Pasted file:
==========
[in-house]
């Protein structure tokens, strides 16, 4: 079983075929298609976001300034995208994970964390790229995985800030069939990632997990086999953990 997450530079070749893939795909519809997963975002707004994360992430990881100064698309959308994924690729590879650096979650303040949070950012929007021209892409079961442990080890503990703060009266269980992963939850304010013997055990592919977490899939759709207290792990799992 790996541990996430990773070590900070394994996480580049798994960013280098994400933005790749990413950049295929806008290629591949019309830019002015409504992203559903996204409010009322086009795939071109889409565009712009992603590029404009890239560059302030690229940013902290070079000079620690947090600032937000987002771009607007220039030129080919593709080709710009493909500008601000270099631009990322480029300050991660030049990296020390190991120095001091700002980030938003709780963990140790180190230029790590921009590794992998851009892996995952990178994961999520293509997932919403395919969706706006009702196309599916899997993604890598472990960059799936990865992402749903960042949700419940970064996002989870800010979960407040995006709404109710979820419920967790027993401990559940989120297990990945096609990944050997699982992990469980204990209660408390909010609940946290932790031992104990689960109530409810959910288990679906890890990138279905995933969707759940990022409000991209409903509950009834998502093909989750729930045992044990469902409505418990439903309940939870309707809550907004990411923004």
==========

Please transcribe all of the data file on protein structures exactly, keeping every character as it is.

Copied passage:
[in-house]
């Protein structure tokens, strides 16, 4: 079983075929298609976001300034995208994970964390790229995985800030069939990632997990086999953990 997450530079070749893939795909519809997963975002707004994360992430990881100064698309959308994924690729590879650096979650303040949070950012929007021209892409079961442990080890503990703060009266269980992963939850304010013997055990592919977490899939759709207290792990799992 790996541990996430990773070590900070394994996480580049798994960013280098994400933005790749990413950049295929806008290629591949019309830019002015409504992203559903996204409010009322086009795939071109889409565009712009992603590029404009890239560059302030690229940013902290070079000079620690947090600032937000987002771009607007220039030129080919593709080709710009493909500008601000270099631009990322480029300050991660030049990296020390190991120095001091700002980030938003709780963990140790180190230029790590921009590794992998851009892996995952990178994961999520293509997932919403395919969706706006009702196309599916899997993604890598472990960059799936990865992402749903960042949700419940970064996002989870800010979960407040995006709404109710979820419920967790027993401990559940989120297990990945096609990944050997699982992990469980204990209660408390909010609940946290932790031992104990689960109530409810959910288990679906890890990138279905995933969707759940990022409000991209409903509950009834998502093909989750729930045992044990469902409505418990439903309940939870309707809550907004990411923004």